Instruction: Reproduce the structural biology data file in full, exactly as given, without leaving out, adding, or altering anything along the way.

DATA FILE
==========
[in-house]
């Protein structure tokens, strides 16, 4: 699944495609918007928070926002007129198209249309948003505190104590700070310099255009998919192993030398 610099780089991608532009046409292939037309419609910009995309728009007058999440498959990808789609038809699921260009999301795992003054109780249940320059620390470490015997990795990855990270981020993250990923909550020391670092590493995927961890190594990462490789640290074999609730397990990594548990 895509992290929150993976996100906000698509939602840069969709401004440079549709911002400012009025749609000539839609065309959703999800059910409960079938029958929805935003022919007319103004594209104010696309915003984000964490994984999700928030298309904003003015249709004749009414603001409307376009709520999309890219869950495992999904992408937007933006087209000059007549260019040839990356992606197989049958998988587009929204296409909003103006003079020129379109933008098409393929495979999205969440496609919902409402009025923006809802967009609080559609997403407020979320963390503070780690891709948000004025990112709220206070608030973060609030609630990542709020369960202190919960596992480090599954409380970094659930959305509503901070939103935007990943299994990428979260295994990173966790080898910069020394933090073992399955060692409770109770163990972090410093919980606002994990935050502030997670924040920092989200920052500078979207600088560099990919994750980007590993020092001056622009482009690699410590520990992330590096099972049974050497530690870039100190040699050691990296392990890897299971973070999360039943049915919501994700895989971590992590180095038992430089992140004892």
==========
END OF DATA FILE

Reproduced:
[in-house]
């Protein structure tokens, strides 16, 4: 699944495609918007928070926002007129198209249309948003505190104590700070310099255009998919192993030398 610099780089991608532009046409292939037309419609910009995309728009007058999440498959990808789609038809699921260009999301795992003054109780249940320059620390470490015997990795990855990270981020993250990923909550020391670092590493995927961890190594990462490789640290074999609730397990990594548990 895509992290929150993976996100906000698509939602840069969709401004440079549709911002400012009025749609000539839609065309959703999800059910409960079938029958929805935003022919007319103004594209104010696309915003984000964490994984999700928030298309904003003015249709004749009414603001409307376009709520999309890219869950495992999904992408937007933006087209000059007549260019040839990356992606197989049958998988587009929204296409909003103006003079020129379109933008098409393929495979999205969440496609919902409402009025923006809802967009609080559609997403407020979320963390503070780690891709948000004025990112709220206070608030973060609030609630990542709020369960202190919960596992480090599954409380970094659930959305509503901070939103935007990943299994990428979260295994990173966790080898910069020394933090073992399955060692409770109770163990972090410093919980606002994990935050502030997670924040920092989200920052500078979207600088560099990919994750980007590993020092001056622009482009690699410590520990992330590096099972049974050497530690870039100190040699050691990296392990890897299971973070999360039943049915919501994700895989971590992590180095038992430089992140004892």